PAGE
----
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Politics As it mourns Ruth Bader Ginsburg, Washington turns toward messy process of filling vacancy

04:26  19 september  2020
04:26  19 september  2020 Source:   usatoday.com

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WASHINGTON – Even as they began to process and mourn the loss of Supreme Court Justice Ruth Bader Ginsburg on Friday, officials at the White House and on Capitol Hill had already been thinking about the inevitable – and messy – process of filling her seat.

The vacancy gives President Donald Trump an opportunity to create a solidly conservative court, perhaps for decades to come, though the already fraught process of confirming a nominee will play out two months before a tight presidential election.

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Supreme Court nominees generally take months to win confirmation – even longer if controversy arises. Trump nominated Justice Neil Gorsuch in January 2017, days after taking office, and the Senate did not confirm him until April. The nomination of Justice Brett Kavanaugh, delayed by allegations of sexual assault, took three months in 2018.

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When an election comes into play, the process can become even more complicated. Senate Majority Leader Mitch McConnell, made his most memorable maneuver of refusing to give President Barack Obama's last appointee to the high court, Judge Merrick Garland, a Senate hearing in 2016.

More recently, McConnell reopened the debate by asserting that filling a U.S. Supreme Court vacancy is on the table during the 2020 presidential election.

McConnell has made clear over the months that if the Supreme Court did see a vacancy he would not hesitate to fill it even during the 2020 cycle.

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"We'd fill it," McConnell told Fox News in February.

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White House aides have long said Trump would nominate a replacement as soon as there is a vacancy. Earlier this month, Trump unveiled a new list of 20 potential nominees, part of an effort to his signal the direction he would take the court if reelected.

News of Ginsburg's death came as Trump was speaking at a campaign rally in Minnesota, apparently unaware of her passing.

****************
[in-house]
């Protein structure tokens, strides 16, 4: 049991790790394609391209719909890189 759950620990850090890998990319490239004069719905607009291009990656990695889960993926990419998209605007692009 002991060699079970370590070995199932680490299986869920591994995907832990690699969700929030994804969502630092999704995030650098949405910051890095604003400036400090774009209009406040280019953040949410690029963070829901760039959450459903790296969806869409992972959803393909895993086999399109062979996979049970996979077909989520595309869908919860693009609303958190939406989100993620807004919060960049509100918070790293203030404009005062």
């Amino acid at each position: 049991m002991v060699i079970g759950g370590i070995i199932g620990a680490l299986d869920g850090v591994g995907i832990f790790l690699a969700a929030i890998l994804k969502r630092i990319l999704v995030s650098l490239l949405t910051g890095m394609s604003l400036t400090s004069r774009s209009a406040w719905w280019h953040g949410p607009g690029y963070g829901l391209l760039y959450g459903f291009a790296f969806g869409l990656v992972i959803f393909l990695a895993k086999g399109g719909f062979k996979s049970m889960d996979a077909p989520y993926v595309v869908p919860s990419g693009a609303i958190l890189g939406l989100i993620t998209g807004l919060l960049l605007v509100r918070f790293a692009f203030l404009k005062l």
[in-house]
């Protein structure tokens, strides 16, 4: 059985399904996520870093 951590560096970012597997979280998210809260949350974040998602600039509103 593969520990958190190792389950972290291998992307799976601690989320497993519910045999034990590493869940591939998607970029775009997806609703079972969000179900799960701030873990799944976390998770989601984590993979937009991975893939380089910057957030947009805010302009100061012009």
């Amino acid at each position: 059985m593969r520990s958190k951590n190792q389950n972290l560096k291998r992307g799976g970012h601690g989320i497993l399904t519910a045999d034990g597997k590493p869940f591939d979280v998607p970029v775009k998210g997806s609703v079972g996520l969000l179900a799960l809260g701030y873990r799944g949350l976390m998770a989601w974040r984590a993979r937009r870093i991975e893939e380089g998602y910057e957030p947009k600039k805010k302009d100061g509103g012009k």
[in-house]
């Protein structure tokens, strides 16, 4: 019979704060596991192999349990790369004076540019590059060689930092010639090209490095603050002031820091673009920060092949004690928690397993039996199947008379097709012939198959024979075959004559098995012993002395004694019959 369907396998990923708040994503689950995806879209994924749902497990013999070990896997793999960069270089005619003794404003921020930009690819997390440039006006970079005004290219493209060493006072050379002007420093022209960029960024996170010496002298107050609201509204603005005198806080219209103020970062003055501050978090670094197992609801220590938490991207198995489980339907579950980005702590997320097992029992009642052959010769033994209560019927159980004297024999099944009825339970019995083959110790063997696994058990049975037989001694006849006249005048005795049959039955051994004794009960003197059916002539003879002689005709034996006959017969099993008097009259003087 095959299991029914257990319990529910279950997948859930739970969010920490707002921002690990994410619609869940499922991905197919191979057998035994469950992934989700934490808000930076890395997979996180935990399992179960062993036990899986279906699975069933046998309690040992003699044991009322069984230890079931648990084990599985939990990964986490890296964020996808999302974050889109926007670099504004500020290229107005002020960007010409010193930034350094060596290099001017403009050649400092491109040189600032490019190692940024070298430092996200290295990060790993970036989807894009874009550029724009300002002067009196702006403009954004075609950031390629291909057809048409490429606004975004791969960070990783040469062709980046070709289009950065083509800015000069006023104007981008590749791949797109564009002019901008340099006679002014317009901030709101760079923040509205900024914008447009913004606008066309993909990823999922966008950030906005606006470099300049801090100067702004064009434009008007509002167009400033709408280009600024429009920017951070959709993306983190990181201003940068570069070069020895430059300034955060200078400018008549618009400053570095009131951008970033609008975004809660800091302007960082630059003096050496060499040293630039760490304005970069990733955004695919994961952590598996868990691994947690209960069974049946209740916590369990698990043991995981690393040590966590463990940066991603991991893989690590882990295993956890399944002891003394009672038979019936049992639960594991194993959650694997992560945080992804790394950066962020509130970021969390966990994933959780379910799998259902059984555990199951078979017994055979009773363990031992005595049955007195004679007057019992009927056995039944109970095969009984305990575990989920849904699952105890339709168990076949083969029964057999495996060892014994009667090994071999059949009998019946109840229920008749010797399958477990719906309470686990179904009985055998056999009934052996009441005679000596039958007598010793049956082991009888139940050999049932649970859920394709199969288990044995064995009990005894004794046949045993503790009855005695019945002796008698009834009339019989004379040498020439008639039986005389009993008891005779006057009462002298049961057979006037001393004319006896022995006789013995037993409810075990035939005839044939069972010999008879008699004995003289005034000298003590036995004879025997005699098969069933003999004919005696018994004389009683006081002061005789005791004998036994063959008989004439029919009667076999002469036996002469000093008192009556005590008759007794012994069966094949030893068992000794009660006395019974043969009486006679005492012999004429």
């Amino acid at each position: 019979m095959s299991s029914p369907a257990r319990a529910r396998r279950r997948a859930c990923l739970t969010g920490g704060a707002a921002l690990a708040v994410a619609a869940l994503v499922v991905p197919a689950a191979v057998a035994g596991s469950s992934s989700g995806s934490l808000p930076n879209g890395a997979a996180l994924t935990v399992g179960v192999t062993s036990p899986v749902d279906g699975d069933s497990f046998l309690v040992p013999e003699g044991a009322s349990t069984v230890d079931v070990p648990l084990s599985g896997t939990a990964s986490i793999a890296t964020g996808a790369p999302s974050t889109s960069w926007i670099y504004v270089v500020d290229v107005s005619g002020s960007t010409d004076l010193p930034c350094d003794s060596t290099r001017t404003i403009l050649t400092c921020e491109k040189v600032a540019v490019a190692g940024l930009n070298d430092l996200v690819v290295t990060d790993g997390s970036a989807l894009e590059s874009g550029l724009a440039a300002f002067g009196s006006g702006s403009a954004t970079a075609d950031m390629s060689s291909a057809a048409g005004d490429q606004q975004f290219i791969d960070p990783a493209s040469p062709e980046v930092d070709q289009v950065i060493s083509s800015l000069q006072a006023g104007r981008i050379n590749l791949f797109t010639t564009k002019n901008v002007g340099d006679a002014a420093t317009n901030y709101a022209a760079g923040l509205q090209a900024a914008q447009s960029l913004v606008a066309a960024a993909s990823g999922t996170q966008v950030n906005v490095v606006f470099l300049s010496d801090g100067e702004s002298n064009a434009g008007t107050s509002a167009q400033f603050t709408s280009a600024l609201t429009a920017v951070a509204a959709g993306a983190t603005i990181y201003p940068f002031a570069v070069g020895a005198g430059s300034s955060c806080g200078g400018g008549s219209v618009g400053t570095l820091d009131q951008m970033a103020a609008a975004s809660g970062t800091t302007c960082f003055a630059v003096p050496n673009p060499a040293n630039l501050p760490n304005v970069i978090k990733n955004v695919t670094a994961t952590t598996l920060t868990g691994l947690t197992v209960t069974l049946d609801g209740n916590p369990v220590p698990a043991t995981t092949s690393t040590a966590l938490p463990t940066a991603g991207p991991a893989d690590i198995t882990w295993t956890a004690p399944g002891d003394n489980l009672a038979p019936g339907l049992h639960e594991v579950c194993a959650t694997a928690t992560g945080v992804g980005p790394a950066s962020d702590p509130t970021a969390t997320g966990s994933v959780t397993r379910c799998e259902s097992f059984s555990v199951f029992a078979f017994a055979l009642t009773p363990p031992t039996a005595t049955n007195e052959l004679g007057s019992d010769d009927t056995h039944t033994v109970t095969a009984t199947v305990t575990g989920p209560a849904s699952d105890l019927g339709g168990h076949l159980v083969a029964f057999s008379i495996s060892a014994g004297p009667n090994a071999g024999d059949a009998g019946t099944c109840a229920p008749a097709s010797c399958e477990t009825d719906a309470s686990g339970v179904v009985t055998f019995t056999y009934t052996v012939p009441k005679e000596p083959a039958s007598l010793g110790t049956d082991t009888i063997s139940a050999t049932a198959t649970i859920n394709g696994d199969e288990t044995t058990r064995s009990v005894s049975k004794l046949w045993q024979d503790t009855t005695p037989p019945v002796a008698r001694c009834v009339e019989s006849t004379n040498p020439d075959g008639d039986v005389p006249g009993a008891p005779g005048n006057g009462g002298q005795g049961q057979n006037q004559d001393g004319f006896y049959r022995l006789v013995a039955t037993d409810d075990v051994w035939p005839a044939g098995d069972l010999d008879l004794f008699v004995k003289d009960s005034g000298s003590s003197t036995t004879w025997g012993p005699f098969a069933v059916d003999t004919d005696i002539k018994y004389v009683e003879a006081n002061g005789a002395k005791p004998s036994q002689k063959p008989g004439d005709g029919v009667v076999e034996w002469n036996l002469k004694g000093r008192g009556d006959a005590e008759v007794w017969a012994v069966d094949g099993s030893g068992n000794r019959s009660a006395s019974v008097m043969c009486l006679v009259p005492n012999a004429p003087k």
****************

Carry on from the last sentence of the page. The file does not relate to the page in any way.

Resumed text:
The White House did not immediately respond to request for comment.

Trump officials in the past have described two potential candidates as favorites: Judge Amy Coney Barrett, who he placed on the U.S. Court of Appeals for the 7th Circuit, and Judge Amul Thapar of the 6th Circuit appeals court, a McConnell favorite.

Aides said they expect Trump to nominate a replacement soon, but did not want to discuss the process out of respect for Ginsburg.

On July 15, amid questions about Ginsburg's health, White House Chief of Staff Mark Meadows told reporters that Trump would seek to fill any vacancy before Election Day.

“I can’t imagine that if he had a vacancy on the Supreme Court that he would not very quickly make the appointment and look for the Senate to take quick action," he said. "That being said, we’re glad that Ruth Bader Ginsburg is well and out of the hospital and I don’t want any comment there to be a suggestion that we do anything but wish her the very best in health.”

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Despite McConnell's vow to move ahead during an election, some members of his conference have voiced hesitancy, especially if the vacancy came close to an election.

Sen. Lindsey Graham, R-S.C. and a close ally of the president, vowed in 2018 he would not fill a vacancy if it came too close to the election.

"If an opening comes in the last year of President Trump’s term, and the primary process has started, we’ll wait until the next election," he said at the time.

Graham chairs the Senate Judiciary Committee, the panel that would be tasked with the nomination process for a new justice.

In 2018, Sen. Chuck Grassley, R-Iowa and one of the most senior members of the Senate, similarly said he would not consider a nominee during an election. He played a key role in 2016 as chairman of the Senate Judiciary Committee, vowing not to start the nomination process of Garland.

"Because I pledged that in 2016," Grassley said, explaining his rationale. "That's a decision I made a long time ago."

The issue is also likely to be a challenge for moderate Republicans and those facing tough races in November. Polling has shown Democratic candidates up in several states, leaving the GOP's 53-47 majority in danger.

A source close to McConnell told USA TODAY that this vacancy will leave the Kentucky Republican in a bind given how other Republican senators might react to the news of Ginsburg's death.

"His hands may be tied," the source said. "We just don't know yet."

Sen. Lisa Murkwoski, R-Alaska, a key moderate in the chamber, already has poured cold water on the idea of filling a vacancy so close to November, telling The Hill in August that doing so would be a "double standard" after Garland.

"I would not support it," she said.

Opponents said Trump and the Republicans would pay a political price if they try to rush a replacement onto the high court.

"This seat will be filled in due time," tweeted Neal Katyal, a legal commentator and former acting solicitor general.

"If Trump tries to rush it, he will be monkeying with the Court, w/devastating consequences," he said in a tweet. "The Democrats will have options, incl increasing the size of the Supreme Court. For now, let's take a deep breath and remember the legacy RBG left us."

This article originally appeared on USA TODAY: As it mourns Ruth Bader Ginsburg, Washington turns toward messy process of filling vacancy

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